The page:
Roman Chain Mail


Mail (Photo credit: awrose)

(photot credits: Wikipedia)

Chain Mail is a peculiar type of armor, made to allow easy movement. It was farly heavy, however, and so it was used quite a lot for cavalry, of whom the riders did not have to run and jump such as an infantryman would. However, they did do a lot of movement, as they would have to twist their bodies to hack at enemies on either side. Infantry as well, used it quite a lot, especially the Principes, who were richer and able to purchase better equipment than the Hastati. And yes, people who joined the army in those days had to supply their own equipment.

So what is this, Chain Mail? You may have seen photos of it, but up close? Do you know how it was made? If not, that’s why you are reading this article. Chain Mail is made with a whole bunch of small rings. How it is made is the smith makes one small ring, rivets it closed, and places it in the center of his workbench. He makes four more rings, and put them all on the first, riveting them closed. To each of these rings he then attaches three other rings, and rivets them closed. He keeps going, making sure that each ring has four others attatched to it, and gradually fashions into whatever piece of armor is needed. One way that this was done, is the smith would make a bunch of strips of chain mail, and so he could then attach them to eachother easily and without confusion in making the armor. Trust me, I have made a bit of chain mail myself, (I didn’t get very far as I had very little wire) and it is hopelessy confusing unless you know exactly what to do.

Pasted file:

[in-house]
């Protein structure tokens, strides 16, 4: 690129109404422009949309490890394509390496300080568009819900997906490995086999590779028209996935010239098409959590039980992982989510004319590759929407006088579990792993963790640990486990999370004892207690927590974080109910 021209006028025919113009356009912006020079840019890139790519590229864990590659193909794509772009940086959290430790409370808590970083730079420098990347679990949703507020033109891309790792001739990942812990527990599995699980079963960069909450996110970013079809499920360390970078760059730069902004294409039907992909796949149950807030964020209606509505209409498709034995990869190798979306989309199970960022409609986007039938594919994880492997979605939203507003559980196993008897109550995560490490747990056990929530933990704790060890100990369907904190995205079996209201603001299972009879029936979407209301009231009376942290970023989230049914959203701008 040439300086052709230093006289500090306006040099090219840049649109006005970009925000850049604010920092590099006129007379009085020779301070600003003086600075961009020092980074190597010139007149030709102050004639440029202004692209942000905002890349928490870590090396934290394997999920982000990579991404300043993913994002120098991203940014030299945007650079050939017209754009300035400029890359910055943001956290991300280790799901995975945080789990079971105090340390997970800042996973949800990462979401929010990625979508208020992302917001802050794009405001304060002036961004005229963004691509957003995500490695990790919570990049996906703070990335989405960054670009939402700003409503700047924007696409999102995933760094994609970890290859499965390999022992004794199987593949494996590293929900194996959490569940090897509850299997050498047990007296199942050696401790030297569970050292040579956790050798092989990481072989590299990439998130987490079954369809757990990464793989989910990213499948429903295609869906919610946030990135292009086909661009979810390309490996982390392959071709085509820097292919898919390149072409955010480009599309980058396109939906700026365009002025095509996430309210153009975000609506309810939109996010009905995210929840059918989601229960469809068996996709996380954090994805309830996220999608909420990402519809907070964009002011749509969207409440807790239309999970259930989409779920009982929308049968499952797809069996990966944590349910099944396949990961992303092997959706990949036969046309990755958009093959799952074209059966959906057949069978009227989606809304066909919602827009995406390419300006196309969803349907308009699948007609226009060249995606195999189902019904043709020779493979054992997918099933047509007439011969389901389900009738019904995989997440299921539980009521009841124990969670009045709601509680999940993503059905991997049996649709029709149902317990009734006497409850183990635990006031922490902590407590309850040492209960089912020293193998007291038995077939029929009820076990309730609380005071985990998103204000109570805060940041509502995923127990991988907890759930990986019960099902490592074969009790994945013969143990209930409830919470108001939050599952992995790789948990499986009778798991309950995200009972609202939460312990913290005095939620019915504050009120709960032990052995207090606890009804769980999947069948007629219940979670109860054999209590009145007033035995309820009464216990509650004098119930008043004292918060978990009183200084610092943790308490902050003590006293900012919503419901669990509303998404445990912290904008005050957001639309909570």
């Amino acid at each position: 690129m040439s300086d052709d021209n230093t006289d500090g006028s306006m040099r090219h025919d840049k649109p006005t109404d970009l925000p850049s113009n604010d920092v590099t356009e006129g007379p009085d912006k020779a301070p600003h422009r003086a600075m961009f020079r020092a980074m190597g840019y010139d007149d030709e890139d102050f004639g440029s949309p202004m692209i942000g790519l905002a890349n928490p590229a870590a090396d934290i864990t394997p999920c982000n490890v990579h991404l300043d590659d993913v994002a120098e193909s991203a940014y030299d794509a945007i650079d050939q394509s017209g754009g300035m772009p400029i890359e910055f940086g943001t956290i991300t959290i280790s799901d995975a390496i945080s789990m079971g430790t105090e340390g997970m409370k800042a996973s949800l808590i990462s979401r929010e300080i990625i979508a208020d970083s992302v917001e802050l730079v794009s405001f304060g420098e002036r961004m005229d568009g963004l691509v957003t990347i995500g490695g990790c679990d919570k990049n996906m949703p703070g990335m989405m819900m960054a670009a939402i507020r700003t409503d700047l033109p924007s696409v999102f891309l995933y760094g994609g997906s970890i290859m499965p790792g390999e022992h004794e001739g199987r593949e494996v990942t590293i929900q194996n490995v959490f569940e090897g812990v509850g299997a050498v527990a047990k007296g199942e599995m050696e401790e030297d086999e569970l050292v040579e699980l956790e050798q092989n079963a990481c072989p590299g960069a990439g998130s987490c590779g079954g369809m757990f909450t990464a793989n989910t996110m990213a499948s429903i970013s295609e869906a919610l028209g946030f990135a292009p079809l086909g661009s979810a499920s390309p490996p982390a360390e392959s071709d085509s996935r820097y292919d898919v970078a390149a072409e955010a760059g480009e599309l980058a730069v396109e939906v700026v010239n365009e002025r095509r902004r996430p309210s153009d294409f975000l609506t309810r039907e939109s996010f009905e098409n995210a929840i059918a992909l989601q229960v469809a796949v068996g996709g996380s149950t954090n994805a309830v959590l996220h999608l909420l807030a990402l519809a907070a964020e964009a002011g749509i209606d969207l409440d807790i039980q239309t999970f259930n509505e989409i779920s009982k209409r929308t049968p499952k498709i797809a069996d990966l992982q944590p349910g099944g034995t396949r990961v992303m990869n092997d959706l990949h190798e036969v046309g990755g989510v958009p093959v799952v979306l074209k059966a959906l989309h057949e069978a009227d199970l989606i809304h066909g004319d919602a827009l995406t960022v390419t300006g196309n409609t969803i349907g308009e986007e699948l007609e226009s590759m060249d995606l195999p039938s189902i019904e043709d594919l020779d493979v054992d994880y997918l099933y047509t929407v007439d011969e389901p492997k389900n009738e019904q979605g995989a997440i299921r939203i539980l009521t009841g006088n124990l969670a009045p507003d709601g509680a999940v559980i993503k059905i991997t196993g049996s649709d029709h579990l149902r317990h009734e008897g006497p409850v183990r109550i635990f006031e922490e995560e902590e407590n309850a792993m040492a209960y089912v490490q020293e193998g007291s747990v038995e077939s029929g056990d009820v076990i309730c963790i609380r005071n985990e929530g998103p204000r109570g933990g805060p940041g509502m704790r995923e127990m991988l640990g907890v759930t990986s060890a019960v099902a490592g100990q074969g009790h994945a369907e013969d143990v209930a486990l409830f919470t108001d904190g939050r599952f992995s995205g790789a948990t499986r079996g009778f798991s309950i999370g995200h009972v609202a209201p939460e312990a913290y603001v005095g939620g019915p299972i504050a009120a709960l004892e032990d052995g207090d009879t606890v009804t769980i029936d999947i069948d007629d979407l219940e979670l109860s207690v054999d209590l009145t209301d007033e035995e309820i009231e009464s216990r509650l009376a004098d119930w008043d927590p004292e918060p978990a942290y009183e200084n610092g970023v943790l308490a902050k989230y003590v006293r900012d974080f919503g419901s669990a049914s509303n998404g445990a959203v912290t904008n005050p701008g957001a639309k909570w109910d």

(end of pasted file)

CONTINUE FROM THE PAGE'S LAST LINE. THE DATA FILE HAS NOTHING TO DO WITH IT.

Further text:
Once the armor was finished, say, as a tunic, it would be sent off to the legion, where the soldier who received it would wear it just as he would a regular tunic, though this is much stronger. However, some chain mail was not riveted together, and just bent so the ends of the ring touched. Though MUCH less work, this armor was ineffective against arrows, wich could just punch through and burst open the rings. Even with riveted armor, a hard spear thrust could burst open the rings as well. Also, against a mace, the mail served little protection, as the mail would just transfer the force of the blow through it into the body of the soldier. The advantages is that against a slash from a sword, it was nearly impenetrable as each ring was much thicker than plate armour, even though it weighed just as much.




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